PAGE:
Minnesota Reformer: Enbridge Line 3 drilling fluid spills: What we know so far

“Enbridge is done drilling under rivers to build its Line 3 oil pipeline, but scrutiny over potential permit violations in the process isn’t likely to fade away anytime soon,” according to the Minnesota Reformer. “Enbridge spilled drilling fluid 28 times at 12 river crossings this summer, the Minnesota Pollution Control Agency announced last week. The news alarmed pipeline opponents — including some lawmakers — who had been demanding information about possible “frac-outs” along the route for weeks. The MPCA released the information partly as a response to a group of 32 DFL lawmakers, who wrote the agency a letter in late July asking for information about the releases and urging the suspension of a key project permit until investigations were completed.  Because the MPCA is investigating the spills, details about the incidents are classified as private under state law. The agency decided to release summaries to “dispel persistent misinformation circulating on social media,” an MPCA spokesperson told the Reformer… “Of the 28 spills, one was in a river, 13 were in wetlands and 14 were on land, according to the MPCA. They happened between June 8 and Aug. 5. The amount of drilling fluid spilled ranged from 10 gallons to up to 9,000 gallons. Seven involved at least 100 gallons. The largest was a release of 6,000-9,000 gallons in a wetland near the Mississippi River.”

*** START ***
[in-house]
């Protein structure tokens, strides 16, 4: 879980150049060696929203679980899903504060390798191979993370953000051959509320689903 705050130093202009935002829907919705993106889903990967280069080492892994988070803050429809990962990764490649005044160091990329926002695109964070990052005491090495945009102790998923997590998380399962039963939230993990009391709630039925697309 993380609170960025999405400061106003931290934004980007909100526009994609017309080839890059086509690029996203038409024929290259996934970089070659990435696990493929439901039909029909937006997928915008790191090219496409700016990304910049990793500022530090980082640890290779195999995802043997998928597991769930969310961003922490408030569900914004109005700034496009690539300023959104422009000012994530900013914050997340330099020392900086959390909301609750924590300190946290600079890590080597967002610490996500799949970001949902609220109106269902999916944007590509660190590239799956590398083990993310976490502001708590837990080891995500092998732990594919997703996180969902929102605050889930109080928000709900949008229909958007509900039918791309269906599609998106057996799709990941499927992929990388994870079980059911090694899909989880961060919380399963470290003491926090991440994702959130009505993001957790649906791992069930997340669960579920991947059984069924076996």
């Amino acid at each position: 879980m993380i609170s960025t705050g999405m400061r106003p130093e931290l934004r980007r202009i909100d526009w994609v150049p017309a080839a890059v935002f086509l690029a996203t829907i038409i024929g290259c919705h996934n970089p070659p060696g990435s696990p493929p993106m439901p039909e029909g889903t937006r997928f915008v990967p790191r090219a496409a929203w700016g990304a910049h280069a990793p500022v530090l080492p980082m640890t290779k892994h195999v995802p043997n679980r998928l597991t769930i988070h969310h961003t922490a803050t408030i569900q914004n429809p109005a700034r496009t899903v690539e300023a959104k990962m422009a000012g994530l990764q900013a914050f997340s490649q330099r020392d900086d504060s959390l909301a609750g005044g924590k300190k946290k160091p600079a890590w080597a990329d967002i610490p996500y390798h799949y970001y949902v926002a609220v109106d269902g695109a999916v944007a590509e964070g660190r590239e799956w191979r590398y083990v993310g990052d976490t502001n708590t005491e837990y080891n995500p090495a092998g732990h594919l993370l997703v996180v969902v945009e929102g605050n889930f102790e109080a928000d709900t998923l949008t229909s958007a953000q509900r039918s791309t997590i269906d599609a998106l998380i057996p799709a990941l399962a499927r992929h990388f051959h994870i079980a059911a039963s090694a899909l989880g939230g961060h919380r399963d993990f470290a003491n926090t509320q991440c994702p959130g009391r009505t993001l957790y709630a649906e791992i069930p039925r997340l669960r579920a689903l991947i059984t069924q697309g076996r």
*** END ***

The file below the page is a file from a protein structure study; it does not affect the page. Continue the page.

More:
Indian Country Today: ‘Rights of nature’ lawsuits hit a sweet spot

“It’s all about strategy and timing in Indian Country, especially in the legal system,” Indian Country Today reports. “Shortly after a groundbreaking lawsuit was filed in the White Earth Nation’s tribal court defending the rights of wild rice to fight the construction of Enbridge’s Line 3 pipeline, the United Nations released its 6th Assessment on Climate Change. The UN report includes an entire chapter dedicated to the powerful role that Indigenous knowledge can play in global development of adaptation and mitigation strategies aimed at addressing climate change… “On Aug. 6, manoomin was named as a plaintiff, along with several White Earth tribal citizens and Native and non-Native water protectors who have demonstrated against Line 3, in a complaint filed in White Earth Nation Tribal Court against the Minnesota Department of Natural Resources. It is only the second “rights of nature” case to be filed in the U.S. and the first to be filed in tribal court. Several tribes, however, have incorporated rights of nature into their laws. The lawsuit accuses the department of failing to protect the state’s fresh water by allowing Enbridge to pump up to 5 billion gallons of groundwater from construction trenches during a drought that itself is tied to climate change, which increases the pace of extreme weather swings and contributes to lags in the jet stream that keep heat waves, cold snaps and rain in an area for longer periods. The suit also claims that the department has violated not only the rights of manoomin but also treaty rights for those who hunt, fish and gather wild rice off-reservations in ceded lands. The lawsuit seeks to establish the rights of manoomin, stop the extreme water pumping by Enbridge and stop arrests of water protectors opposing the pipeline at construction sites.”